Now I’m a pretty fast reader, and have taken some speed reading classes to improve that further. But since the last time I made any significant progress on that front was a few years back, and to help with my goal, I recently got a new course and am working through that now. It’s interesting, because the method is slightly different to what I had previously learned, and this means initially it’s slowing me down until I get used to it (or not, in which case I’ll stick to my old one). The real benefit I’ve experienced so far is in retention of information and note-taking, both things I’ve wanted to work on.

The book I’m using to practice is also fascinating, and has so far given me one good way to describe something with training I had struggled to put into words, and one really interesting insight into a mental process (yes I’m being vague on purpose, if I get into it I’ll ramble, so I’ll save it for a later post or two). I’ve read a previous book by the same author, which was interesting but really fell down on the actionable info part, so I’m reserving judgement until I finish it.

Variable Drills and Learning to See – Part 3

In the last two posts I wrote about variable drills, and how & why they are important in learning how to “see” in a martial context (part 1 & part 2 here). What I’m advocating in these articles is that, if we are interested in developing functional skills in a reasonable time frame, we have to make space for variable drills in a our practice. This time -last one on this topic, for now – I want to talk about one particular aspect of this, which is working with failure and resistance.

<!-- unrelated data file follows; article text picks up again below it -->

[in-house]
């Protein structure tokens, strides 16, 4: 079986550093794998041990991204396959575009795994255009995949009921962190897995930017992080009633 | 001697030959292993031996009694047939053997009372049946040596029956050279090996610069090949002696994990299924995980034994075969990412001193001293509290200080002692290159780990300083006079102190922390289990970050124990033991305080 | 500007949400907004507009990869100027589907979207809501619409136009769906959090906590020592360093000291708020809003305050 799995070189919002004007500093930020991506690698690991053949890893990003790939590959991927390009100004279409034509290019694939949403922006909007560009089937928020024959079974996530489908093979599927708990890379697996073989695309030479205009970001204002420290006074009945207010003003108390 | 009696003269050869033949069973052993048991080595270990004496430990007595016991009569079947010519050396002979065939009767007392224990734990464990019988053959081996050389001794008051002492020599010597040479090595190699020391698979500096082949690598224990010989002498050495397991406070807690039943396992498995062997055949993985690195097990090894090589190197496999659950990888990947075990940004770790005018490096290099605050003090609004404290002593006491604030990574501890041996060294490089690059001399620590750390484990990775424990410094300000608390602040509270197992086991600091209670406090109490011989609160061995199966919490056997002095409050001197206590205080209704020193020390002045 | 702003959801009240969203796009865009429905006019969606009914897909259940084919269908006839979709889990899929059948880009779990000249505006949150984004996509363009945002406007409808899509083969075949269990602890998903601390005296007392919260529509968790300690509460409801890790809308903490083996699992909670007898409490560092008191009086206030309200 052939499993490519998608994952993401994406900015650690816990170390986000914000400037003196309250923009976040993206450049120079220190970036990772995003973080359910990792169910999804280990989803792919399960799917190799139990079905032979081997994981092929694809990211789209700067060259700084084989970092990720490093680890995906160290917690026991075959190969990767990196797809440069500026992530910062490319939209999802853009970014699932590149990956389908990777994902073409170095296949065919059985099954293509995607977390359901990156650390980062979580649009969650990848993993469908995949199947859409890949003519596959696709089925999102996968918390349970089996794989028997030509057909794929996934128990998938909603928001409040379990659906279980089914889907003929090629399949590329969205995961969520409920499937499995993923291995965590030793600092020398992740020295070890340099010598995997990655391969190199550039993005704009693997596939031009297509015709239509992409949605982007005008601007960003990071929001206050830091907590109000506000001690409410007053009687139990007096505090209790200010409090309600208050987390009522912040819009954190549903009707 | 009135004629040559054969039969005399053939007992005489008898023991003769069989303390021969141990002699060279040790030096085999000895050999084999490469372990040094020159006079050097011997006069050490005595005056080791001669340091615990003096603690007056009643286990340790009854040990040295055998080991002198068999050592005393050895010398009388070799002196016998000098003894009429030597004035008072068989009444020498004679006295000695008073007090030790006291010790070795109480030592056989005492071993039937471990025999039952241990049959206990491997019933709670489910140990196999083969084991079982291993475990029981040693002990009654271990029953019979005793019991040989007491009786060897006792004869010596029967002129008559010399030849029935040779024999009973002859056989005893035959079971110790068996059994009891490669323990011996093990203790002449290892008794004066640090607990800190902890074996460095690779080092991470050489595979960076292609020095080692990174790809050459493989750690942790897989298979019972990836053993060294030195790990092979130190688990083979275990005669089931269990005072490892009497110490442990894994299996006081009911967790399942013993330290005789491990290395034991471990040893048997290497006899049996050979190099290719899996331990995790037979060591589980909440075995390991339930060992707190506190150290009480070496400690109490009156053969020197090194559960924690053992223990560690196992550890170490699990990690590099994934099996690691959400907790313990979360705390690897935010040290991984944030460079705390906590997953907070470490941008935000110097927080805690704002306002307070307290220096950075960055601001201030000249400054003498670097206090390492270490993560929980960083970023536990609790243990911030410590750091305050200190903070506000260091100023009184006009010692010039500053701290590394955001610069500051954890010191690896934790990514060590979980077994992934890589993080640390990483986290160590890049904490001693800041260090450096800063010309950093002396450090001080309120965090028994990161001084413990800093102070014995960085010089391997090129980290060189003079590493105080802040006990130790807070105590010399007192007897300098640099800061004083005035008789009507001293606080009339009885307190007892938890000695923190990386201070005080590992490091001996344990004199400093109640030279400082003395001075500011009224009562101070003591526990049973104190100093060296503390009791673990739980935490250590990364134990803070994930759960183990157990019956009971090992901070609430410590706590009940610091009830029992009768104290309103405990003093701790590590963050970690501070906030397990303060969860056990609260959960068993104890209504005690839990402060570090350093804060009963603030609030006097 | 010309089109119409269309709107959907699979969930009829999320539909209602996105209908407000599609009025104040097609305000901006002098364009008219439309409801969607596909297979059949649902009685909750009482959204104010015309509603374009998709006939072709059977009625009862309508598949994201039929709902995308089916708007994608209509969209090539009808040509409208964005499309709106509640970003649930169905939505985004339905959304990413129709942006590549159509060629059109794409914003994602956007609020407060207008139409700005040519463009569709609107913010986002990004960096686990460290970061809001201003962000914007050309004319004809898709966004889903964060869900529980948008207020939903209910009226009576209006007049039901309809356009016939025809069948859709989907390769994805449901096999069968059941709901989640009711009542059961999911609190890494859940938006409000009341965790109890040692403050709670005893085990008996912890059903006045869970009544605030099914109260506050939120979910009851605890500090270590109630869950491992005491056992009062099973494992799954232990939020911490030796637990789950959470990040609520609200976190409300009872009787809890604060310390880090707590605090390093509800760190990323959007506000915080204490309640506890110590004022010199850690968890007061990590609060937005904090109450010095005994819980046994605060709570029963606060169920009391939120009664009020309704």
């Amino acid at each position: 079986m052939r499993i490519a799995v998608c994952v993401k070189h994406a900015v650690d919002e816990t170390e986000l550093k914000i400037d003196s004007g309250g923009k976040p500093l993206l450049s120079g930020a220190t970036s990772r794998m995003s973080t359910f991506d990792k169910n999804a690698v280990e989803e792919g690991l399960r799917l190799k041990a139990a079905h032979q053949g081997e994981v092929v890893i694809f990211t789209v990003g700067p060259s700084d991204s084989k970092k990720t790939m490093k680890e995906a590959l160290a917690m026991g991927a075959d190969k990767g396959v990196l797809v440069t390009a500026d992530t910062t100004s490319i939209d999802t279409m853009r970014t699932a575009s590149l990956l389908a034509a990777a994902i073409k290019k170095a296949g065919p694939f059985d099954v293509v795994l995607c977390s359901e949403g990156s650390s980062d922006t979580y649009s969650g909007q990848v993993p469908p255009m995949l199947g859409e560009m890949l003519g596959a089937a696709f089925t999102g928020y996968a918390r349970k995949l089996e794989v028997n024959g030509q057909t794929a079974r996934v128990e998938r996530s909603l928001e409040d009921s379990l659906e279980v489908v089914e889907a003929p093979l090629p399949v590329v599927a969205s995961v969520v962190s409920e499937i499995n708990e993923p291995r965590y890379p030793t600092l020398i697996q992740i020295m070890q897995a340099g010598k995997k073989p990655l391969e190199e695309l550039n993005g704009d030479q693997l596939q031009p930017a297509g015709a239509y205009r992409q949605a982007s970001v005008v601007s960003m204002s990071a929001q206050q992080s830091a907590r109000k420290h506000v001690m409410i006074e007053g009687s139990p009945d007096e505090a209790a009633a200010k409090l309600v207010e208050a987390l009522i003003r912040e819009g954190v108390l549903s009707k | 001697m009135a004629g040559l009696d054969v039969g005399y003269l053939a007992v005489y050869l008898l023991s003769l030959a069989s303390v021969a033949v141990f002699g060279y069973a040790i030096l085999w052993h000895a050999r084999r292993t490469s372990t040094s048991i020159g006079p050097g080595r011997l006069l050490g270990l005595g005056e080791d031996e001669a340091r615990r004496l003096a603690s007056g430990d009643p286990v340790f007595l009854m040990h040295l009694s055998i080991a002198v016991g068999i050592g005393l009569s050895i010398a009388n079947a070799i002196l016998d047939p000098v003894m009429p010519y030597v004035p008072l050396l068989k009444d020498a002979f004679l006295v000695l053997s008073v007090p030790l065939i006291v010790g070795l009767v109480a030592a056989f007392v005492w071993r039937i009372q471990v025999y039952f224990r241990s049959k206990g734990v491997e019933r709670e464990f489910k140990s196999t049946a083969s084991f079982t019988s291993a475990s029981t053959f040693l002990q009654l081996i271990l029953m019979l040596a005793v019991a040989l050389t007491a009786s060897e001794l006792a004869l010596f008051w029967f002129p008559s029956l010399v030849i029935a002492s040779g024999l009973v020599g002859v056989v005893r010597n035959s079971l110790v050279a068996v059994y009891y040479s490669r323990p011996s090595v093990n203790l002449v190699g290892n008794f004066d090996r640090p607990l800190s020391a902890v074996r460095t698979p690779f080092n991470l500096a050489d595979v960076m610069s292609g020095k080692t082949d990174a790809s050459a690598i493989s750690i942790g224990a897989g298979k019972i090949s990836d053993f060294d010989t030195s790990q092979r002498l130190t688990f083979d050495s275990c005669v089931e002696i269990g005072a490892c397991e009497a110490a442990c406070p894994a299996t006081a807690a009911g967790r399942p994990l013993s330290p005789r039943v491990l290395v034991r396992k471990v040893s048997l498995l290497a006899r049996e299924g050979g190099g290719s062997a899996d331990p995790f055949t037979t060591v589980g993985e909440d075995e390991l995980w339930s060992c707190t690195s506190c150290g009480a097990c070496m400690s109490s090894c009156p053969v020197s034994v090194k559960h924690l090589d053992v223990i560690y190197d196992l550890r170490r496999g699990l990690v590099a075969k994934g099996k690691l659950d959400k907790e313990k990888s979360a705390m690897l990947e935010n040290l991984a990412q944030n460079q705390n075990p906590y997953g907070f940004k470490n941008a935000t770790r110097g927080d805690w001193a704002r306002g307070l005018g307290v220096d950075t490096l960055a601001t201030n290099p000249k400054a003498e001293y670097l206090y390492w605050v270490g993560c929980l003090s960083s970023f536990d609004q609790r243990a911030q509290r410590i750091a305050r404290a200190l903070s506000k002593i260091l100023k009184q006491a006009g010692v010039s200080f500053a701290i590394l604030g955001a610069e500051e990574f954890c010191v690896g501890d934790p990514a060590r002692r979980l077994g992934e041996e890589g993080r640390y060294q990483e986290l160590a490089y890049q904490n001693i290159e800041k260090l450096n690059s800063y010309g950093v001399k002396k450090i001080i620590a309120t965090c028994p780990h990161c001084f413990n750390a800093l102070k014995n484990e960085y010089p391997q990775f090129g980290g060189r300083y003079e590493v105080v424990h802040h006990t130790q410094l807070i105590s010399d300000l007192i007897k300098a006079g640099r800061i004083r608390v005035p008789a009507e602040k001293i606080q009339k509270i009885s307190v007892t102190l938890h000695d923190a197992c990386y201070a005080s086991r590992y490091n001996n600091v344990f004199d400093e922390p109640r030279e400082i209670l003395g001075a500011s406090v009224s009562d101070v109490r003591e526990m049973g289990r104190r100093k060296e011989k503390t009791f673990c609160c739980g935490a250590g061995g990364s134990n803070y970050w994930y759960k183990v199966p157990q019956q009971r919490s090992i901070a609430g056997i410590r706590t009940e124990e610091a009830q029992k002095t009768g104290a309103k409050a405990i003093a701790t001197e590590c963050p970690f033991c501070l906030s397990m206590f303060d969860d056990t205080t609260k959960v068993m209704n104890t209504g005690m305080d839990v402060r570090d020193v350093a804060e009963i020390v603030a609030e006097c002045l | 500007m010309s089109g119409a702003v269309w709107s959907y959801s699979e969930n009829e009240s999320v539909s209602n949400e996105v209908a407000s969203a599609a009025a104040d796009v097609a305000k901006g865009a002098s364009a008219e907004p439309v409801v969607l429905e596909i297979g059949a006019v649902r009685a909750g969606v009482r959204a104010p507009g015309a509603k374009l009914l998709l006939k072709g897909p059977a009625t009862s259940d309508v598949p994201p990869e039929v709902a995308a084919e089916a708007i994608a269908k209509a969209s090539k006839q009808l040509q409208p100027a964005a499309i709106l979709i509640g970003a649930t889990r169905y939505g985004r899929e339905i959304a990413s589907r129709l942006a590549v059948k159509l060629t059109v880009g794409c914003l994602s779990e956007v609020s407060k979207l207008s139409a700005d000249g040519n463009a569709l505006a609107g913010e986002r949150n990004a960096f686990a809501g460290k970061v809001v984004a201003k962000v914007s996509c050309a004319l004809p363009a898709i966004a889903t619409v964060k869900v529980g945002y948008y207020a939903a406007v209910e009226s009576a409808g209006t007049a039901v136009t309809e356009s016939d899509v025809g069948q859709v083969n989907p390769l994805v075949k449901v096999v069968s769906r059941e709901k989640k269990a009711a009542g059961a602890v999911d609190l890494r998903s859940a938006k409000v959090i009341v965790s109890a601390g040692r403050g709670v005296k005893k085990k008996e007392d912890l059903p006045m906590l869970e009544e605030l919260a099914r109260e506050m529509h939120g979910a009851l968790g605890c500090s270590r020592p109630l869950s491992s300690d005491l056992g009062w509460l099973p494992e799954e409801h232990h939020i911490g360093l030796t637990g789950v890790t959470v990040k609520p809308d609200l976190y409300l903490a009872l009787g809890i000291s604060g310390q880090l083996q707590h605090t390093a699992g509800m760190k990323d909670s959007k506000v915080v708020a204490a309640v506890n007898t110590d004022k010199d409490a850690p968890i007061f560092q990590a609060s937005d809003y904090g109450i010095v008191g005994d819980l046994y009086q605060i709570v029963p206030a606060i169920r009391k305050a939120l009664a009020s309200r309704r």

In the “classical” model of practice we get a specific input and then perform a specific technique in response. The assumption generally is that everything will happen as intended. This is in part so that any failure is due to us doing things wrong rather than environmental variables, thereby supposedly isolating the development of technique. While that is fine for teaching certain aspects of technical skill, it should be clear that everything does not always go as planned, and we need to address that in our training.
There are a few different ways of doing this. Of course the simplest is to improve technical ability and/or physical power to be able to negate resistance and reduce the chances of failure. I’m not going to go into that one too much here, because it doesn’t fit the overall topic and discussing it – and the dysfunctional relationship a lot of the martial arts world has with it – is it’s own big can of worms. Just know it’s one approach, and getting better and stronger never hurts, but it should not be the only approach taken.